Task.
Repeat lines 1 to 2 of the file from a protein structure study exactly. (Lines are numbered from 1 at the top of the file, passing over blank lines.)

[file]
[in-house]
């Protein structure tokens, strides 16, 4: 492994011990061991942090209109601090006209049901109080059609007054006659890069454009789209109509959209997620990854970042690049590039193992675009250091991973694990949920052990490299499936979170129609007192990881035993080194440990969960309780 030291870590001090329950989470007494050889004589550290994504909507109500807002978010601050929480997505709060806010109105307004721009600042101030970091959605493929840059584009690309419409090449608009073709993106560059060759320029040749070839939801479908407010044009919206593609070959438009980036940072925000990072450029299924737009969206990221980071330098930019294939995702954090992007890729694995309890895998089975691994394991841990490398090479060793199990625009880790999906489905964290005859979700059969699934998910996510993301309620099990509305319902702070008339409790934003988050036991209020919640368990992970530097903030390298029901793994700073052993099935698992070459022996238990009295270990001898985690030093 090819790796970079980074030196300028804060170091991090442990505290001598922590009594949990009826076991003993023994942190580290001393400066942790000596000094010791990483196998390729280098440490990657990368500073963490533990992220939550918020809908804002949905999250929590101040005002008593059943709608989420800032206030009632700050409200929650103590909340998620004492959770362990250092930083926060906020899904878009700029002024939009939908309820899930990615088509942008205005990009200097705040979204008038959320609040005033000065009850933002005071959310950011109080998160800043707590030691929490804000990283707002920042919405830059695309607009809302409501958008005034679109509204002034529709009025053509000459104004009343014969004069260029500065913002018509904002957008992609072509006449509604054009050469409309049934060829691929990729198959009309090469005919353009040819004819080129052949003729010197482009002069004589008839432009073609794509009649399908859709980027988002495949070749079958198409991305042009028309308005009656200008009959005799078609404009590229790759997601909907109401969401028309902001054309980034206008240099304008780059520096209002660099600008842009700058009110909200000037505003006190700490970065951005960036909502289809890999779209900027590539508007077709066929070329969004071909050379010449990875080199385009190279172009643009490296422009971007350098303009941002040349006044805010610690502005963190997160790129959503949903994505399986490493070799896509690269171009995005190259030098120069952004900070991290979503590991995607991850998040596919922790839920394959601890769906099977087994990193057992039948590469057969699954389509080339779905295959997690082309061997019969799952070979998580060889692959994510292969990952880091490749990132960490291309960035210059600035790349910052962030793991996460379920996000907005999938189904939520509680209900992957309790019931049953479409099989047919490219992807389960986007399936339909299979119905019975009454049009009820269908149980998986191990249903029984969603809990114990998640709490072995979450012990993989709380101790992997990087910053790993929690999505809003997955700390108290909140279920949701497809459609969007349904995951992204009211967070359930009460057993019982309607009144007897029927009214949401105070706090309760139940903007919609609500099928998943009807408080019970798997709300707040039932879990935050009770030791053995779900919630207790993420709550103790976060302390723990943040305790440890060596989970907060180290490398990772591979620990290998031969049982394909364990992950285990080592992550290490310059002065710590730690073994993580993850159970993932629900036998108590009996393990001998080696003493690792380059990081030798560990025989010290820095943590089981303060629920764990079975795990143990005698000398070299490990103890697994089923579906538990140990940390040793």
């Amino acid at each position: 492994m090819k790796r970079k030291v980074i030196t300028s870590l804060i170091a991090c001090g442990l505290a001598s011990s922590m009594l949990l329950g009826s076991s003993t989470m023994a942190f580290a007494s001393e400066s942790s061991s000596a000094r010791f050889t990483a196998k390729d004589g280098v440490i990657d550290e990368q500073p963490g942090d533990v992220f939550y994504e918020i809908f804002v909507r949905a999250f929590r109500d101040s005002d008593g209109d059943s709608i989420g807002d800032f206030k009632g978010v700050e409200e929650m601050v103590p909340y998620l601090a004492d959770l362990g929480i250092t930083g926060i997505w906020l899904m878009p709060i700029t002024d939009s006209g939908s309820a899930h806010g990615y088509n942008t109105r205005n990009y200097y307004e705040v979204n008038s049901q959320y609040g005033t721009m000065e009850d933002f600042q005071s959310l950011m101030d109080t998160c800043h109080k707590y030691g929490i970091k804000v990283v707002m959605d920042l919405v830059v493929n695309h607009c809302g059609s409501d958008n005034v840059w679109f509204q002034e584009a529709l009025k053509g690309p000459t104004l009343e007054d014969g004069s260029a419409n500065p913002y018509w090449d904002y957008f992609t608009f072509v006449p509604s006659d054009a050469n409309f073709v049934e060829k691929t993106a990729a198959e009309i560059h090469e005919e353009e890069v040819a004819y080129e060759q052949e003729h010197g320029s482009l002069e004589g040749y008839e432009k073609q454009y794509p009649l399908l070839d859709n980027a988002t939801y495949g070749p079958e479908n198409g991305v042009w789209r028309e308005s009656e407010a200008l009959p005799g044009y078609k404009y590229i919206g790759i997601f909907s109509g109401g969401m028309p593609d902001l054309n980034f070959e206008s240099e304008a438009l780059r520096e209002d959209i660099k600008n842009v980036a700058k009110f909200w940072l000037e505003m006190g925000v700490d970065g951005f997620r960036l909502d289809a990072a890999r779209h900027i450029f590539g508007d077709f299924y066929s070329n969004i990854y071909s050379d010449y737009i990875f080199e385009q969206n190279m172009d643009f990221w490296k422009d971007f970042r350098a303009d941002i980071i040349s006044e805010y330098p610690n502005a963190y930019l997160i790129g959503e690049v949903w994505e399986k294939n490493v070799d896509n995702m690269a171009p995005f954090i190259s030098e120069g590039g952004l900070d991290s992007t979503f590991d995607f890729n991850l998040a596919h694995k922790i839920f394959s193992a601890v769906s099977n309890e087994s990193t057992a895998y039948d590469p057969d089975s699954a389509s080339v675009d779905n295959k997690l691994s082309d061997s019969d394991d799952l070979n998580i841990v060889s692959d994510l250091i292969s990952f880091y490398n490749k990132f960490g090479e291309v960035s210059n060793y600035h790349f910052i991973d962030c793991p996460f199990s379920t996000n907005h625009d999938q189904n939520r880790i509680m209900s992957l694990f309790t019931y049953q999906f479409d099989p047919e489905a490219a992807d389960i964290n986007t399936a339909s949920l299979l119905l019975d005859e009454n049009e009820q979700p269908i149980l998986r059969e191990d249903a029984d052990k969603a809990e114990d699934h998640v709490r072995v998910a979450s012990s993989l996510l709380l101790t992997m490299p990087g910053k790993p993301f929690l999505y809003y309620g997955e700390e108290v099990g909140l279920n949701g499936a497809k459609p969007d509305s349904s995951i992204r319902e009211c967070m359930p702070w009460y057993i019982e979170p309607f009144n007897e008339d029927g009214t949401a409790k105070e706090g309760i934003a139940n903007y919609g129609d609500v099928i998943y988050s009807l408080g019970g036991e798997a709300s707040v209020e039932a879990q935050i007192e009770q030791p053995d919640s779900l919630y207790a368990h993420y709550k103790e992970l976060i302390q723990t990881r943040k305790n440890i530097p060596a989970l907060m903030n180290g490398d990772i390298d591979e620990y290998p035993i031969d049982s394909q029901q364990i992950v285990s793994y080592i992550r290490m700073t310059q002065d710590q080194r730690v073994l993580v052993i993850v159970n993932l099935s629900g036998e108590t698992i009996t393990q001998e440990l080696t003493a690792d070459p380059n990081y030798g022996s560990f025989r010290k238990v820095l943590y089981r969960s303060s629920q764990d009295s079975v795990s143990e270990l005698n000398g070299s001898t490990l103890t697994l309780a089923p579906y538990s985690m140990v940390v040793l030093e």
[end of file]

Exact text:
[in-house]
């Protein structure tokens, strides 16, 4: 492994011990061991942090209109601090006209049901109080059609007054006659890069454009789209109509959209997620990854970042690049590039193992675009250091991973694990949920052990490299499936979170129609007192990881035993080194440990969960309780 030291870590001090329950989470007494050889004589550290994504909507109500807002978010601050929480997505709060806010109105307004721009600042101030970091959605493929840059584009690309419409090449608009073709993106560059060759320029040749070839939801479908407010044009919206593609070959438009980036940072925000990072450029299924737009969206990221980071330098930019294939995702954090992007890729694995309890895998089975691994394991841990490398090479060793199990625009880790999906489905964290005859979700059969699934998910996510993301309620099990509305319902702070008339409790934003988050036991209020919640368990992970530097903030390298029901793994700073052993099935698992070459022996238990009295270990001898985690030093 090819790796970079980074030196300028804060170091991090442990505290001598922590009594949990009826076991003993023994942190580290001393400066942790000596000094010791990483196998390729280098440490990657990368500073963490533990992220939550918020809908804002949905999250929590101040005002008593059943709608989420800032206030009632700050409200929650103590909340998620004492959770362990250092930083926060906020899904878009700029002024939009939908309820899930990615088509942008205005990009200097705040979204008038959320609040005033000065009850933002005071959310950011109080998160800043707590030691929490804000990283707002920042919405830059695309607009809302409501958008005034679109509204002034529709009025053509000459104004009343014969004069260029500065913002018509904002957008992609072509006449509604054009050469409309049934060829691929990729198959009309090469005919353009040819004819080129052949003729010197482009002069004589008839432009073609794509009649399908859709980027988002495949070749079958198409991305042009028309308005009656200008009959005799078609404009590229790759997601909907109401969401028309902001054309980034206008240099304008780059520096209002660099600008842009700058009110909200000037505003006190700490970065951005960036909502289809890999779209900027590539508007077709066929070329969004071909050379010449990875080199385009190279172009643009490296422009971007350098303009941002040349006044805010610690502005963190997160790129959503949903994505399986490493070799896509690269171009995005190259030098120069952004900070991290979503590991995607991850998040596919922790839920394959601890769906099977087994990193057992039948590469057969699954389509080339779905295959997690082309061997019969799952070979998580060889692959994510292969990952880091490749990132960490291309960035210059600035790349910052962030793991996460379920996000907005999938189904939520509680209900992957309790019931049953479409099989047919490219992807389960986007399936339909299979119905019975009454049009009820269908149980998986191990249903029984969603809990114990998640709490072995979450012990993989709380101790992997990087910053790993929690999505809003997955700390108290909140279920949701497809459609969007349904995951992204009211967070359930009460057993019982309607009144007897029927009214949401105070706090309760139940903007919609609500099928998943009807408080019970798997709300707040039932879990935050009770030791053995779900919630207790993420709550103790976060302390723990943040305790440890060596989970907060180290490398990772591979620990290998031969049982394909364990992950285990080592992550290490310059002065710590730690073994993580993850159970993932629900036998108590009996393990001998080696003493690792380059990081030798560990025989010290820095943590089981303060629920764990079975795990143990005698000398070299490990103890697994089923579906538990140990940390040793």